No hard science to guide police in de-escalation, inquest told

A police trainer faced questions at an inquest on Thursday morning from the sister of a woman who was shot by officers two years ago.

Expert says police must consider risks of situations that emerge

An inquest heard about how police are trained to deal with the mentally ill. 2:37

The man who wrote the book on police training for dealing with people with mental health issues says the rules change as soon as a weapon or a threat is identified.

Ron Hoffman told a coroner’s inquest Thursday that when facing someone with a mental illness, if they don’t pose a danger to the public or themselves, police try to engage them.

But when there’s a threat, like a knife, police should disengage, call a tactical unit, or a supervisor with a Taser.

Hoffman said research shows there’s a 50 to 70 per cent increase in the risk of violence if the suspect is diagnosed with a major mental disorder.

“You’ve got to train the officer to think, this is not just another call,” he said.

Hoffman asked to help draft training procedures for police forces after the inquest into the fatal shooting of Lester Donaldson.

Donaldson was shot by police in 1988. An inquest six years later recommended police develop resources to better deal with persons suffering mental illness.

Lawyer Peter Rosenthal pressed Hoffman on why police don’t try a softer approach. Hoffman said when a knife is present, communication doesn’t end, though officers can’t predict what will happen.

"You’re talking about de-escalation as if there’s some hard science out there that says de-escalation involves X number of strategies, we don’t know," Hoffman said.

Hoffman said training should be standardized across the country. But when lawyers asked if more training was the answer, Hoffman said he didn’t know if it would translate to better outcomes on the front lines.

Woman asks if Taser could have saved sister

The inquest is examining the deaths of three people, including Sylvia Klibingaitis, who was shot dead by Toronto police on Oct. 7, 2011. She had called 911 telling them she had a knife and wanted to kill her mother.

The inquest is also looking in to the shooting deaths of Michael Eligon and Reyal Jardine-Douglas. All died after confrontations with police in the past three years. All were suffering from mental health issues and each was holding a sharp object when shot.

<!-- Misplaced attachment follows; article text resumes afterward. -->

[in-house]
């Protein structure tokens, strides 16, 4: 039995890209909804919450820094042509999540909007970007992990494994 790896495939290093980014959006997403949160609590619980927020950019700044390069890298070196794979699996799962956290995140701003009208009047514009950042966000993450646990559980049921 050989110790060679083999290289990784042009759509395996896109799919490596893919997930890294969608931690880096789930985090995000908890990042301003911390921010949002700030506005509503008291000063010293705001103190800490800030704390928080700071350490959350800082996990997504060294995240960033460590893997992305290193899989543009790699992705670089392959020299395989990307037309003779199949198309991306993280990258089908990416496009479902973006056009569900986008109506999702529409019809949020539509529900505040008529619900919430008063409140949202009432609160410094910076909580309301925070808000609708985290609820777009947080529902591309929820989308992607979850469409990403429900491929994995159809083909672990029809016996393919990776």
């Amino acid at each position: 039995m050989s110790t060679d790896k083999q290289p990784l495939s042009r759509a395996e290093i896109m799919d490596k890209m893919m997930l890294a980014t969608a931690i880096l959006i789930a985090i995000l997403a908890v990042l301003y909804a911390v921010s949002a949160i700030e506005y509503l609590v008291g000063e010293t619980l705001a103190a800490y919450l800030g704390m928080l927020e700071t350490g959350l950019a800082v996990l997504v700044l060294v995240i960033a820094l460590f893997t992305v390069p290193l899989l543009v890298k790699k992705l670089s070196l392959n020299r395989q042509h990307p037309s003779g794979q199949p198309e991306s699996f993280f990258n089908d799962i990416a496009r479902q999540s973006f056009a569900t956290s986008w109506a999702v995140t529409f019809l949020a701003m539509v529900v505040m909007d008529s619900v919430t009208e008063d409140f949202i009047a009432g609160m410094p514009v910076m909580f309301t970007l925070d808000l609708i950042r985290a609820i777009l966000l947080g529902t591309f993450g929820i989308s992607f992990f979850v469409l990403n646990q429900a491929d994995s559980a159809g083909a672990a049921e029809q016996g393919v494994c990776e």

Earlier in the day, Wasowicz asked police trainer John Zeyen if her sister would still be alive today if officers had a Taser.

Zeyen said that in a similar hypothetical situation, Tasers wouldn’t have changed how police responded.

"Theoretically, in a lot of cases, when a knife is being used to threaten or assault a police officer, generally speaking [a Taser] wouldn’t be appropriate…. Generally speaking it wouldn’t replace a firearm."

Wasowicz expressed surprise at the answer, commenting that she believes there’s a public perception that Tasers could help avoid tragic results to standoffs involving suspects suffering from mental illness.

“I can’t stress enough, this is a huge, shocking piece of information for me,” she said.

She wondered how many relatives of people suffering with mental illness, would call police believing "there’s a higher probability of survivability" if Tasers were deployed more widely.

Wasowicz suggested there should be more public education on the limitations of the devices.

Given that the province has recently allowed wider use of Tasers, Wasowicz also suggested more resources be put into dealing with mentally ill suspects, rather than Tasers.

Giving evidence for the second day, Zeyen has discussed a number of limitations the devices have in high-risk situations. He also told the inquest the choice to deploy the device is never simple.

"I think the [Taser] is a good tool, we really have to put a lot of effort to it being used reasonably, based on the situation, but it’s also based on what officer is using it and in what situation."

The inquest continues Friday.


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